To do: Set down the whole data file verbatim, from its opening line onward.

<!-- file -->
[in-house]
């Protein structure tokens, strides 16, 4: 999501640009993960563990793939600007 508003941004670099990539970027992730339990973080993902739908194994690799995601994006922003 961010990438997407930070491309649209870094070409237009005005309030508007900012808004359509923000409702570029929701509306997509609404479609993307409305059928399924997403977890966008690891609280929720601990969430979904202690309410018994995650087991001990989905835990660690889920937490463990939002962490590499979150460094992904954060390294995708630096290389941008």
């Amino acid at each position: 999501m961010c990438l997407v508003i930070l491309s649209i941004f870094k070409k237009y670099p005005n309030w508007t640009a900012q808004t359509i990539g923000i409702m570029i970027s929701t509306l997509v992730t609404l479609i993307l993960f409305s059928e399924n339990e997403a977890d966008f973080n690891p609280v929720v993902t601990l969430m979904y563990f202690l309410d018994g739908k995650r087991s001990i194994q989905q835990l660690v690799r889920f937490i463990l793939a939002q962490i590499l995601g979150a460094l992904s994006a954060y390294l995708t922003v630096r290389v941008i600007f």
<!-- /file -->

[in-house]
């Protein structure tokens, strides 16, 4: 999501640009993960563990793939600007 508003941004670099990539970027992730339990973080993902739908194994690799995601994006922003 961010990438997407930070491309649209870094070409237009005005309030508007900012808004359509923000409702570029929701509306997509609404479609993307409305059928399924997403977890966008690891609280929720601990969430979904202690309410018994995650087991001990989905835990660690889920937490463990939002962490590499979150460094992904954060390294995708630096290389941008």
């Amino acid at each position: 999501m961010c990438l997407v508003i930070l491309s649209i941004f870094k070409k237009y670099p005005n309030w508007t640009a900012q808004t359509i990539g923000i409702m570029i970027s929701t509306l997509v992730t609404l479609i993307l993960f409305s059928e399924n339990e997403a977890d966008f973080n690891p609280v929720v993902t601990l969430m979904y563990f202690l309410d018994g739908k995650r087991s001990i194994q989905q835990l660690v690799r889920f937490i463990l793939a939002q962490i590499l995601g979150a460094l992904s994006a954060y390294l995708t922003v630096r290389v941008i600007f």